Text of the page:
digital watermark


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digital watermark

[‚dij·əd·əl ′wȯd·ər‚märk]
(computer science)
Invisible or inaudible data (a random pattern of bits or noise) permanently embedded in a graphic, video, or audio file for protecting copyright or authenticating data.

digital watermark

A pattern of bits embedded into a file that is used to identify the source of illegal copies. For example, if a digital watermark is placed into a master copy of an audio CD or DVD movie, then all copies of that disc are uniquely identified. If a licensee were to manufacture and distribute them in areas outside of their authorized territories, the watermark provides a trace.

The watermark developer has to find creative ways of altering the file without disturbing it for the user. It is extremely difficult to embed a watermark within an ASCII file, which is just raw text. But it is relatively easy to alter a few bits within audio, video and graphics formats without making a noticeable difference on playback or display.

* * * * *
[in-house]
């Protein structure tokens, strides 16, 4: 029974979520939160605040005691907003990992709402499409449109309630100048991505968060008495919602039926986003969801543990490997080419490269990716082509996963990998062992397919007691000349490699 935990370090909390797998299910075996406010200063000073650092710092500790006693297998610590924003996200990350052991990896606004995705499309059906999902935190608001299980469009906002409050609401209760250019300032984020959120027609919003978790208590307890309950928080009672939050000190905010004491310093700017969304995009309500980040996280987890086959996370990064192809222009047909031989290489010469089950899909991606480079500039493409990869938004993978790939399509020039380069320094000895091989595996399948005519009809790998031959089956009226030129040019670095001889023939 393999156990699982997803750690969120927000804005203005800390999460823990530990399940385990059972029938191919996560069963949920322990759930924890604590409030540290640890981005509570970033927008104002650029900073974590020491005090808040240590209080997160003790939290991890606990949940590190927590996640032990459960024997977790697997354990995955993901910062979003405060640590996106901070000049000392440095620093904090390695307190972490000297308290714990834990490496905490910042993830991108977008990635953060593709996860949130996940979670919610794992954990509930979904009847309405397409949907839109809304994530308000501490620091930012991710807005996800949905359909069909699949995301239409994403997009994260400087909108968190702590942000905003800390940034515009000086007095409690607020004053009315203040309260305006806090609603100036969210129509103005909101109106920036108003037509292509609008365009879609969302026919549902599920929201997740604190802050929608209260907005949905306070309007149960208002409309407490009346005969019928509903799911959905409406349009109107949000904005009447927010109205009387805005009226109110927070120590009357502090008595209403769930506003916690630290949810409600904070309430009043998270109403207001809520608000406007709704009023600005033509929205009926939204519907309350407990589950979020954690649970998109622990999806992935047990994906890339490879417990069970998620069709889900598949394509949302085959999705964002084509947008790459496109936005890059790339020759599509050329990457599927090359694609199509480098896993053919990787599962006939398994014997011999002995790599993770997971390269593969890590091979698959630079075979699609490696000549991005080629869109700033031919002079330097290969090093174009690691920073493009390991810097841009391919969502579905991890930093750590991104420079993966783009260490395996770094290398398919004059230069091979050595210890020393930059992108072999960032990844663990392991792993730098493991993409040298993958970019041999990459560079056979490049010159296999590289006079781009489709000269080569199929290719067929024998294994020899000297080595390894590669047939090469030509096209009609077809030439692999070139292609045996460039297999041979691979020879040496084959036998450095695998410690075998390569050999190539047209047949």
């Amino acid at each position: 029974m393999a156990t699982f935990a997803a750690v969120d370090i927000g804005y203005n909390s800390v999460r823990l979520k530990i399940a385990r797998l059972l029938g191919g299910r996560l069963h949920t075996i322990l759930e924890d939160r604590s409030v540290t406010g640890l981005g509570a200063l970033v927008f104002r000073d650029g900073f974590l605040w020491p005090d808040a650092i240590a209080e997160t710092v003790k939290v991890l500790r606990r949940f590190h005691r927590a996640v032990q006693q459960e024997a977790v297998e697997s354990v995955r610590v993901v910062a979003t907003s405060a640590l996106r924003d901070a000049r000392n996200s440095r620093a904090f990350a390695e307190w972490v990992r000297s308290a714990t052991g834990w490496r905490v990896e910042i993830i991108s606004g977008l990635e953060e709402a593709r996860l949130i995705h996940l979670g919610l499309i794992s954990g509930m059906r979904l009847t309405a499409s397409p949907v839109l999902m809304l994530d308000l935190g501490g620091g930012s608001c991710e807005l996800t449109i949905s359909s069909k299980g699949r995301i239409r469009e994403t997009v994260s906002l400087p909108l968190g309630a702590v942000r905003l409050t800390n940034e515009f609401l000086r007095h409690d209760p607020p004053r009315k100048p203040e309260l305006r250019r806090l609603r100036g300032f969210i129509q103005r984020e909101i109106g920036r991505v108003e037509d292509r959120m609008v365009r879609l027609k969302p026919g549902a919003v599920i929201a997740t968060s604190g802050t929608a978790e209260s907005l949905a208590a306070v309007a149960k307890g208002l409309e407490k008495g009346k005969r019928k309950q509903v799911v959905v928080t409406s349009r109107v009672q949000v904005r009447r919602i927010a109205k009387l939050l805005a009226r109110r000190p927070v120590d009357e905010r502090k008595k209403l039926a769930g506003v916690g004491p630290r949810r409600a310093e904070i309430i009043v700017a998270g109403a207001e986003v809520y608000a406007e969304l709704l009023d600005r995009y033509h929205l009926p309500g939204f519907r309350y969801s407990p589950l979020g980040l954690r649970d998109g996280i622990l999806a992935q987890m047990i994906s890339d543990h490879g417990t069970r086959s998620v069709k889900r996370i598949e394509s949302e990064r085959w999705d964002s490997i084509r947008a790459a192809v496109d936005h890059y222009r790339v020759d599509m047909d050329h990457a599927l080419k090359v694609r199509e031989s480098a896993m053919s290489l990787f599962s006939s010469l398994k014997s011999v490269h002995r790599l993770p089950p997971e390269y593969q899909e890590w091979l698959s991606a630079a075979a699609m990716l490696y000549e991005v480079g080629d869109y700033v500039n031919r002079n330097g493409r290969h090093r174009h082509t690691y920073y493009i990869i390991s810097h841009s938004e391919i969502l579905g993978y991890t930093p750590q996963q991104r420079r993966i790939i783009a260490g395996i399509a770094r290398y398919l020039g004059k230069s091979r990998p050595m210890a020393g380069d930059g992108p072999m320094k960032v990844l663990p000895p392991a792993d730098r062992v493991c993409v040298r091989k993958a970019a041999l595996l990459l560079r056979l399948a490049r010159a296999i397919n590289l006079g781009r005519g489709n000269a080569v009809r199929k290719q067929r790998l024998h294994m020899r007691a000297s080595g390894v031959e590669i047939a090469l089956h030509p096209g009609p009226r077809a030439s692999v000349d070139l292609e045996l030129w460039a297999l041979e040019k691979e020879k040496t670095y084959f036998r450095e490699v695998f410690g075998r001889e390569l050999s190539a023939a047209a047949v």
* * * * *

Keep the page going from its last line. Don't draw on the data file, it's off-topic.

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PHISHCUT embeds digital watermarks into websites used by financial institutions as well as internet banking and shopping sites.
The resulting white paper outlines how digital watermarks can be used in P2P networks to provide benefits to all constituents: consumers, P2P system operators, Internet service providers (ISPs), and content owners.
com/watermark/mobile/ uses Digimarc's patented digital watermarking technology to give camera phone users simple navigation from printed materials carrying an "invisible" digital watermark to compelling mobile media entertainment and commerce.
Digital watermarks can identify copyrighted content and associated rights, during and after distribution, to determine copyright ownership and facilitate rights management policy while enabling innovative new content distribution and usage models.